Well, that didn't take long. It's only been a few days since Defense Distributed debuted its working 3-D printed, all-plastic gun and, as they suggested was a possibility, the government has swooped in and seized the company's website.
The U.S. State Department ordered the gun maker to remove the 3-D plans for the Liberator because it violated the International Traffic in Arms Regulation, a law designed to stop the export of weapons. In its letter to Defense Distributed, the government agency said that under ITAR, "disclosing (including oral or visual disclosure) or transferring technical data to a foreign person, whether in the United States or abroad, is considered an export."
So uploading files to the Internet is now considered "exporting."
While Defense Distributed has complied with the government's demand to take down the files, it's not so easy to put the toothpaste back in the tube. Before the State Department acted, the plans were uploaded to bit torrent sites around the world and they continue to multiply today, and Pirate Bay, the underground peer-to-peer file sharing site, has them as well. The files have been downloaded more than 100,000 times already, though no guns have been reportedly made.
As company founder Cody Wilson notes, "To think this can be stopped in any meaningful way is to misunderstand what the future of distributive technologies is about."
It's also not the first time the State Department has stepped in like this. In 2007, Apple had exports of its Macintosh G4 limited because of the power and speed of its processor and the fear it could be used for military applications. But whether plans for plastic parts fall into a category typically reserved for blueprints of ballistic warheads is still to be determined.
While this fight is nominally about guns (and the Constitution's Second and First Amendments), the issue is really much broader: the real revolution that 3-D printing and "distributive technology" is launching; the ability to spread ideas outside the confines of the usual controlled channels that underpins the proliferation of the hardware because there is no regulation, no tax, no limit to what the individual can achieve in the privacy of his home.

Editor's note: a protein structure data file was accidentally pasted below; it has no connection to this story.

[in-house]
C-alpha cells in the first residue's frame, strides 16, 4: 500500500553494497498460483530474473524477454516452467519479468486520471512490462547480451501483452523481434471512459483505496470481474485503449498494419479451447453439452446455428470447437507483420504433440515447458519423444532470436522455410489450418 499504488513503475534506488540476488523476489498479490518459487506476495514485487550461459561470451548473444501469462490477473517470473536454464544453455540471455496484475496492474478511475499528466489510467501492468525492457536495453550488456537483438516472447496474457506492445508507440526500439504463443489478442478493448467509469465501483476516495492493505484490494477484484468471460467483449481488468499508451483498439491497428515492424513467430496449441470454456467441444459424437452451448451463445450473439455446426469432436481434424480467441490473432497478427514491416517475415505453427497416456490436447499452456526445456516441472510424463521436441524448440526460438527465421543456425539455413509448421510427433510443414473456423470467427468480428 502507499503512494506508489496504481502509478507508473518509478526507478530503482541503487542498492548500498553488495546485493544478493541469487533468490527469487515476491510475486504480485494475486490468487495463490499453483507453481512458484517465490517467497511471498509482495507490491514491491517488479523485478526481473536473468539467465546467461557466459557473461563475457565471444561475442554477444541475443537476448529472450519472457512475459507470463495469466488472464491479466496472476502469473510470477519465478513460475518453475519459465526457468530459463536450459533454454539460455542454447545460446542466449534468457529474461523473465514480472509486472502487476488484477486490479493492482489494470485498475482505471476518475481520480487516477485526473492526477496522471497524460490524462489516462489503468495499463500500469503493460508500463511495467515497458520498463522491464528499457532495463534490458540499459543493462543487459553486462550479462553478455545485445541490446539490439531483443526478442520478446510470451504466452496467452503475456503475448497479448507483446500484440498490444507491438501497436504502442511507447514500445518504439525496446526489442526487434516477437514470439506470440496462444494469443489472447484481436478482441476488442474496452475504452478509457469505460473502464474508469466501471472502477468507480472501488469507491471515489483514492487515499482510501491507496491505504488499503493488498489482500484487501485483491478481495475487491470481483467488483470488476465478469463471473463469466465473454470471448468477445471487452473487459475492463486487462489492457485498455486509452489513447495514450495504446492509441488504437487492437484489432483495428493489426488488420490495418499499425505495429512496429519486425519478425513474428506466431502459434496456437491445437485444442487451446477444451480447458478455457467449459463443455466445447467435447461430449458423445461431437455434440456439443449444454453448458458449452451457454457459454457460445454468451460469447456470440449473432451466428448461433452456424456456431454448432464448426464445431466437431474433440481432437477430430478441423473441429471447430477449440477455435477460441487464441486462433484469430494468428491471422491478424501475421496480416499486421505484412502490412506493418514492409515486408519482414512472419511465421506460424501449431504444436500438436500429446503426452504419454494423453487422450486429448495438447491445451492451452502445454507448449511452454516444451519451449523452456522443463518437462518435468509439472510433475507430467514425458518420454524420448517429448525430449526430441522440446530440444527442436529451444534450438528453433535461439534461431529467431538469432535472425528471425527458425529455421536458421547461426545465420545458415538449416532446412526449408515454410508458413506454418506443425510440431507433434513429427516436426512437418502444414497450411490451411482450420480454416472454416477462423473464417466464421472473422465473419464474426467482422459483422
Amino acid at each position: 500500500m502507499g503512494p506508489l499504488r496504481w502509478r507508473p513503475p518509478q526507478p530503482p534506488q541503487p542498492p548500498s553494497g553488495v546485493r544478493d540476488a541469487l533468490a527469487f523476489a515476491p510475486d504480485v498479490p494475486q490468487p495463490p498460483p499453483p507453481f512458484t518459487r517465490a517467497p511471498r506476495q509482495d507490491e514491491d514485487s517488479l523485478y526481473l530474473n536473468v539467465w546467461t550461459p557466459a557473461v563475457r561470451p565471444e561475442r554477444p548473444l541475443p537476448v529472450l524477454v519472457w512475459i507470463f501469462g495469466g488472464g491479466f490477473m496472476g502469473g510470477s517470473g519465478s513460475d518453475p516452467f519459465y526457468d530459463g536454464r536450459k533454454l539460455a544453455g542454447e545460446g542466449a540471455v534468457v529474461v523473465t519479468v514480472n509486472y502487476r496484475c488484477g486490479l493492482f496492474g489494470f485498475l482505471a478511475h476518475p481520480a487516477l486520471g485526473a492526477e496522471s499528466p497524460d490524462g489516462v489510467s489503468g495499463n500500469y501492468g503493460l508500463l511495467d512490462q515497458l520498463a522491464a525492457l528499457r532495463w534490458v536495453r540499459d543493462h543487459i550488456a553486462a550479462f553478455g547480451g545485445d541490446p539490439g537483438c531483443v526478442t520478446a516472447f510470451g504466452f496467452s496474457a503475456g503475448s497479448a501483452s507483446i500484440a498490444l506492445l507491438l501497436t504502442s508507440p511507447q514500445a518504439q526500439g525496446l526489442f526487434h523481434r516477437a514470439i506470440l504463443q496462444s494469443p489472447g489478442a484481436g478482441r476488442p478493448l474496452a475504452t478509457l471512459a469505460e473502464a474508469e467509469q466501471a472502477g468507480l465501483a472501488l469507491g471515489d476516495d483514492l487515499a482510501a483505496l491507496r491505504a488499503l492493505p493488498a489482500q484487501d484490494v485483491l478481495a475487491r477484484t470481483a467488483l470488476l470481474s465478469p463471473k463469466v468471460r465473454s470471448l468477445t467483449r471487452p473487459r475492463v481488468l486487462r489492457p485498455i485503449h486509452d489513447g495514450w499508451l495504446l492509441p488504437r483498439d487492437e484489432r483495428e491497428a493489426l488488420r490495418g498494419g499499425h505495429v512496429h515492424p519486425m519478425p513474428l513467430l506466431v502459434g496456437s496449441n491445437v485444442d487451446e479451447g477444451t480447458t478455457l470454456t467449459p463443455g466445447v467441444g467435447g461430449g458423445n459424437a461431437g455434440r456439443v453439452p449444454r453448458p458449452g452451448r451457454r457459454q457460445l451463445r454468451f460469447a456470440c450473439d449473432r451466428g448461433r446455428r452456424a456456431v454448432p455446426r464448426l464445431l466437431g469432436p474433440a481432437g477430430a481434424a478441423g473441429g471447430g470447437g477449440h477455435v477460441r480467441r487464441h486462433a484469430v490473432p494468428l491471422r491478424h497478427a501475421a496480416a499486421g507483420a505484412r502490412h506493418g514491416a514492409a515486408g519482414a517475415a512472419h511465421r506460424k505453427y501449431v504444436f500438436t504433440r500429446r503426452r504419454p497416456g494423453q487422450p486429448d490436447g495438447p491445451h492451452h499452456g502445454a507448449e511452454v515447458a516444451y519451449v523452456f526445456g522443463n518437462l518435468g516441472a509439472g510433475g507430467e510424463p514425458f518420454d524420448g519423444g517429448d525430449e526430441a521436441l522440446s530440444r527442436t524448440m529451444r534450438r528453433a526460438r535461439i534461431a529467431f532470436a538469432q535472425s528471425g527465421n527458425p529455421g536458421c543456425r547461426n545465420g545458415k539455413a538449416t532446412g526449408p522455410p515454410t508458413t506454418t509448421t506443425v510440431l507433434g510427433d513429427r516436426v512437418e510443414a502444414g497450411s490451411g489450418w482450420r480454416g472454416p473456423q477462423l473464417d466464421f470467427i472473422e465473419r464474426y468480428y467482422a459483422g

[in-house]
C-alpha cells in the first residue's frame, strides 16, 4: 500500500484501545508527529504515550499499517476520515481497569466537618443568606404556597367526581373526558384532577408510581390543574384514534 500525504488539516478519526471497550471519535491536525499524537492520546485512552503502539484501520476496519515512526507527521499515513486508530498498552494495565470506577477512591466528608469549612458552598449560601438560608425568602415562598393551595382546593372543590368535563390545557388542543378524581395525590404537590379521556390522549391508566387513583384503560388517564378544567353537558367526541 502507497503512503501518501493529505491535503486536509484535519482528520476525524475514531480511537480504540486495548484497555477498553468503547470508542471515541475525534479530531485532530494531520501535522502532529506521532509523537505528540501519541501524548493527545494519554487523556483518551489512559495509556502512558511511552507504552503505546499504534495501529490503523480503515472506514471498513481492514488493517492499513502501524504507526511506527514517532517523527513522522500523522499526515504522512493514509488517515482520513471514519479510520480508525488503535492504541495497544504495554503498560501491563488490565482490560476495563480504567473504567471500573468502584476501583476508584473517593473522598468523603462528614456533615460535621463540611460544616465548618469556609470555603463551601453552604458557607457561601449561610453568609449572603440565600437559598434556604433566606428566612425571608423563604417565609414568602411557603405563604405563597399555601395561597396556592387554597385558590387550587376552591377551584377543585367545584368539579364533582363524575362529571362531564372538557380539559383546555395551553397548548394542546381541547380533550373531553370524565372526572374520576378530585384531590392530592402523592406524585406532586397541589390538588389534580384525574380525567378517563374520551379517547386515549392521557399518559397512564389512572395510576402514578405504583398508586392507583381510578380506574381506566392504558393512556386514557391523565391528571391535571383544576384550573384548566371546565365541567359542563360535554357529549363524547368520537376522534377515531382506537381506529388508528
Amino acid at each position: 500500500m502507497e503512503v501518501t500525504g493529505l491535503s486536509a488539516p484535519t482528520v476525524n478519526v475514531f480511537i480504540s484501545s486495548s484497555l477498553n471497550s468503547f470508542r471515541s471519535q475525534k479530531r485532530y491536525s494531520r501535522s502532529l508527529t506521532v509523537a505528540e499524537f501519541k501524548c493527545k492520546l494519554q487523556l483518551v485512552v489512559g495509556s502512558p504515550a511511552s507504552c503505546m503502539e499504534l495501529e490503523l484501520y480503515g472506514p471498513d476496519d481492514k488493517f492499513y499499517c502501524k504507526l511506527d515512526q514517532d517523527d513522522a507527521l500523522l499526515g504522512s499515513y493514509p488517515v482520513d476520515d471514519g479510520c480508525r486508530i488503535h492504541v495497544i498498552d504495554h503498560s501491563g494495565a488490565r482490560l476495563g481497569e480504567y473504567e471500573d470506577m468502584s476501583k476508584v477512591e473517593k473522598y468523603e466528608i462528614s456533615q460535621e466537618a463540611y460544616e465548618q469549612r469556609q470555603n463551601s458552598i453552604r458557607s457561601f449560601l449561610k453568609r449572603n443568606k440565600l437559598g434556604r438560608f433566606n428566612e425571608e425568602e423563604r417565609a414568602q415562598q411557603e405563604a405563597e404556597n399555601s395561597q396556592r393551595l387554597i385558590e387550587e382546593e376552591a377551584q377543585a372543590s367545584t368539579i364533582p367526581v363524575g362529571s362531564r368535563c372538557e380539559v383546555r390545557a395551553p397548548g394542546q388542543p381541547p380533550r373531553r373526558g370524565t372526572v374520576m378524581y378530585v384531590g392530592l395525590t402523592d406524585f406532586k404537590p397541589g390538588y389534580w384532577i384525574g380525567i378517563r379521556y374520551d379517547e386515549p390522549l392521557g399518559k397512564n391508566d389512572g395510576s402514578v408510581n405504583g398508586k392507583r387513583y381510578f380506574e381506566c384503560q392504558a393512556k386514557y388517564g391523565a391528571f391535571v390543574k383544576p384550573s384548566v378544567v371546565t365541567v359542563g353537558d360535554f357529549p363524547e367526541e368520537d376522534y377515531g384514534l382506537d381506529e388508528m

3D Systems is unwittingly supplying the armaments of battle through its next-generation Cube 3D printer, which made its debut at office supply retailer Staples for just under $1,300. As I've noted in the past, it was getting through the $1,000 pricing level that helped Hewlett-Packard's inkjet printers enjoy explosive growth.
In reality, it was always possible for handy people to build guns in their house. 3-D printing is just putting the capabilities into the hands of everyone and making it easier to do. Although that's currently reserved for those who can afford the pricey printers and consumables, soon -- when 3-D printers are as ubiquitous as inkjet printers -- being able to operate outside the watchful eye of the state is what unnerves opponents most.
The genie has been let out of the bottle and the reverberation of the Liberator's first shot is like a thunderclap. Where investors naturally wondered first what the impact the Liberator would have on Smith & Wesson Holding and Sturm, Ruger, the real revolution, the real place to profit, will be in the industry's vanguard of printer makers 3D Systems, Stratasys, and Dassault Systems and their fantastic machines.
It's more than just about Defense Distributed and the State Department's failed attempt to contain file sharing. Information wants to be free and following the "picks and shovels" providers of this newest gold rush will stand an investor well.
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The article 3-D Printed Guns Have Targets on Their Backs originally appeared on Fool.com.
Fool contributor Rich Duprey has no position in any stocks mentioned. The Motley Fool recommends 3D Systems, Apple, and Stratasys. It owns shares of 3D Systems, Apple, Staples, Stratasys, and Sturm, Ruger and has the following options on 3D Systems: short Jan. 2014 $36 calls and short Jan. 2014 $20 puts. Try any of our Foolish newsletter services free for 30 days. We Fools may not all hold the same opinions, but we all believe that considering a diverse range of insights makes us better investors. The Motley Fool has a disclosure policy.
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